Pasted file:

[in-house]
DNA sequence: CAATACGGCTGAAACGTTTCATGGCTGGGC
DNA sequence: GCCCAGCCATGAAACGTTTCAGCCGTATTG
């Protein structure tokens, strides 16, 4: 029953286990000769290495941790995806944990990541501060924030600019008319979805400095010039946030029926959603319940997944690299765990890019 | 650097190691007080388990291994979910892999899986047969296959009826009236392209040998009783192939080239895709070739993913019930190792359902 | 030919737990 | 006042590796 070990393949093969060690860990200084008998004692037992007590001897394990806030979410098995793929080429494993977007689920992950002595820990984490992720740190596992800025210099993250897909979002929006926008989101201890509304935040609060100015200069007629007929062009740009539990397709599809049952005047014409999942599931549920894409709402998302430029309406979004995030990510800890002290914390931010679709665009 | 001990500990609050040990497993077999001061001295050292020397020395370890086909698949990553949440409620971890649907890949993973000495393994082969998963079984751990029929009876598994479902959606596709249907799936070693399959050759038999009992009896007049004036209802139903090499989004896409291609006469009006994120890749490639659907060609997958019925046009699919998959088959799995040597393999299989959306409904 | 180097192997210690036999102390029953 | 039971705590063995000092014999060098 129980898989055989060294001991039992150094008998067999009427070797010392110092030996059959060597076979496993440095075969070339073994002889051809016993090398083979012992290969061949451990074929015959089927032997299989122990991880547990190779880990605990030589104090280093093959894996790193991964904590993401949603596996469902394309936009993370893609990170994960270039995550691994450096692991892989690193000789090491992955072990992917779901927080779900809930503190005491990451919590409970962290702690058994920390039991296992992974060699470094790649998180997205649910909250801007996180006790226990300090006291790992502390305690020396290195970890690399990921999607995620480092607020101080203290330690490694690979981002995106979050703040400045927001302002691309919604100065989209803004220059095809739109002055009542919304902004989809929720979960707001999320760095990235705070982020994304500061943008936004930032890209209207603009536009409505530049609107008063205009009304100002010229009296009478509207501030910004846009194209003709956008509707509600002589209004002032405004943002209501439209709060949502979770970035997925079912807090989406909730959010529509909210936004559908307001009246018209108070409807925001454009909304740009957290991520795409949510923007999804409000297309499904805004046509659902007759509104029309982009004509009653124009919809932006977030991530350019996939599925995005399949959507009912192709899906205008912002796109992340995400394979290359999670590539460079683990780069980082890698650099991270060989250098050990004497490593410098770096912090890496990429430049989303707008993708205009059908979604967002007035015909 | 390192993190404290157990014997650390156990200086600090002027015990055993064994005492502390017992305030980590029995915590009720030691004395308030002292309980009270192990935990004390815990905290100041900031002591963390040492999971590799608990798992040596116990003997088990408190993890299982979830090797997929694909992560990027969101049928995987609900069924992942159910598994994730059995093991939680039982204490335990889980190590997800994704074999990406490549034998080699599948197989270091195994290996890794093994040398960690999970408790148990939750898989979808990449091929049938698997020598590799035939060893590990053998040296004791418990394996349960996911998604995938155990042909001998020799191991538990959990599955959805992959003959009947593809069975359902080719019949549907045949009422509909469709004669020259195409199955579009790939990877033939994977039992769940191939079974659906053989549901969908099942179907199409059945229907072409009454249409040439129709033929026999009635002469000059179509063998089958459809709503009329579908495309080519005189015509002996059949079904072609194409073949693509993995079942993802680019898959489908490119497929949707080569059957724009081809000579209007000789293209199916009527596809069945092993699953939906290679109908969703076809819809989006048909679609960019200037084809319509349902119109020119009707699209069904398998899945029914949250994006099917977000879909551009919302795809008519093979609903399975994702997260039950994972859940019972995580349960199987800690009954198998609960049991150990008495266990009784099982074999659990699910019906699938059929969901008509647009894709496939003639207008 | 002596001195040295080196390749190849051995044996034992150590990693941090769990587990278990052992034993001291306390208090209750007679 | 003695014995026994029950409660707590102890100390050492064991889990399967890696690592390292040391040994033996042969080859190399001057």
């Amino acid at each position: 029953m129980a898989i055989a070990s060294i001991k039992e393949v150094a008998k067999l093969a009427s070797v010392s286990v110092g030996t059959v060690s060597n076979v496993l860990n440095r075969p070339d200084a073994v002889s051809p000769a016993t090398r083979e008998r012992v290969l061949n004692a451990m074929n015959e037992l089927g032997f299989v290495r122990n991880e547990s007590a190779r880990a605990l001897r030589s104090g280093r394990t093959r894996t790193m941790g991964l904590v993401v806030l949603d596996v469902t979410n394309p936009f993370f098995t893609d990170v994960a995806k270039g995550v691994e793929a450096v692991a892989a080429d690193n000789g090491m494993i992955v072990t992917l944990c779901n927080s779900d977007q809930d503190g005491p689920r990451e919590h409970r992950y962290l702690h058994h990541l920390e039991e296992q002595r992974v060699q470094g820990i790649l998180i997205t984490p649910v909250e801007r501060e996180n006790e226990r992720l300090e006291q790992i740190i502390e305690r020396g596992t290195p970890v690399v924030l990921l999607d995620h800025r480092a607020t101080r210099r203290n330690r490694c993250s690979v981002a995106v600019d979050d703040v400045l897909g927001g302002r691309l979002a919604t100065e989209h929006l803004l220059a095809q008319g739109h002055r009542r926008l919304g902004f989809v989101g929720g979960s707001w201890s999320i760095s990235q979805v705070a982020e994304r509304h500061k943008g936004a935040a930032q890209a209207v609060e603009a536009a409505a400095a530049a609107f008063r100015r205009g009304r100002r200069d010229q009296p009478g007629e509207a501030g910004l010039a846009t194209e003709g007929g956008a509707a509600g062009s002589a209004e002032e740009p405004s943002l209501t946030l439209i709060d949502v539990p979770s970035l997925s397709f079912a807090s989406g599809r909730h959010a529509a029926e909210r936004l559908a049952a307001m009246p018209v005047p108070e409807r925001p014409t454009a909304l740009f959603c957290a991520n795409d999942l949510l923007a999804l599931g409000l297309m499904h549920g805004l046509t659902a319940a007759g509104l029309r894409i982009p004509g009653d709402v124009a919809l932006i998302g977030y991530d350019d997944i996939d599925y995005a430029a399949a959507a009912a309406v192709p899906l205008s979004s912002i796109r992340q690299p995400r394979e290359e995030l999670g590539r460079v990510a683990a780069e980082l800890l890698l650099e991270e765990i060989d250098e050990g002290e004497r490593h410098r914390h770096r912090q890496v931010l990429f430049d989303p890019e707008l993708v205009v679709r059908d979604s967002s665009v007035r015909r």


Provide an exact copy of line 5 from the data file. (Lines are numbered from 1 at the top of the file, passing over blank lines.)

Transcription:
């Amino acid at each position: 029953m129980a898989i055989a070990s060294i001991k039992e393949v150094a008998k067999l093969a009427s070797v010392s286990v110092g030996t059959v060690s060597n076979v496993l860990n440095r075969p070339d200084a073994v002889s051809p000769a016993t090398r083979e008998r012992v290969l061949n004692a451990m074929n015959e037992l089927g032997f299989v290495r122990n991880e547990s007590a190779r880990a605990l001897r030589s104090g280093r394990t093959r894996t790193m941790g991964l904590v993401v806030l949603d596996v469902t979410n394309p936009f993370f098995t893609d990170v994960a995806k270039g995550v691994e793929a450096v692991a892989a080429d690193n000789g090491m494993i992955v072990t992917l944990c779901n927080s779900d977007q809930d503190g005491p689920r990451e919590h409970r992950y962290l702690h058994h990541l920390e039991e296992q002595r992974v060699q470094g820990i790649l998180i997205t984490p649910v909250e801007r501060e996180n006790e226990r992720l300090e006291q790992i740190i502390e305690r020396g596992t290195p970890v690399v924030l990921l999607d995620h800025r480092a607020t101080r210099r203290n330690r490694c993250s690979v981002a995106v600019d979050d703040v400045l897909g927001g302002r691309l979002a919604t100065e989209h929006l803004l220059a095809q008319g739109h002055r009542r926008l919304g902004f989809v989101g929720g979960s707001w201890s999320i760095s990235q979805v705070a982020e994304r509304h500061k943008g936004a935040a930032q890209a209207v609060e603009a536009a409505a400095a530049a609107f008063r100015r205009g009304r100002r200069d010229q009296p009478g007629e509207a501030g910004l010039a846009t194209e003709g007929g956008a509707a509600g062009s002589a209004e002032e740009p405004s943002l209501t946030l439209i709060d949502v539990p979770s970035l997925s397709f079912a807090s989406g599809r909730h959010a529509a029926e909210r936004l559908a049952a307001m009246p018209v005047p108070e409807r925001p014409t454009a909304l740009f959603c957290a991520n795409d999942l949510l923007a999804l599931g409000l297309m499904h549920g805004l046509t659902a319940a007759g509104l029309r894409i982009p004509g009653d709402v124009a919809l932006i998302g977030y991530d350019d997944i996939d599925y995005a430029a399949a959507a009912a309406v192709p899906l205008s979004s912002i796109r992340q690299p995400r394979e290359e995030l999670g590539r460079v990510a683990a780069e980082l800890l890698l650099e991270e765990i060989d250098e050990g002290e004497r490593h410098r914390h770096r912090q890496v931010l990429f430049d989303p890019e707008l993708v205009v679709r059908d979604s967002s665009v007035r015909r």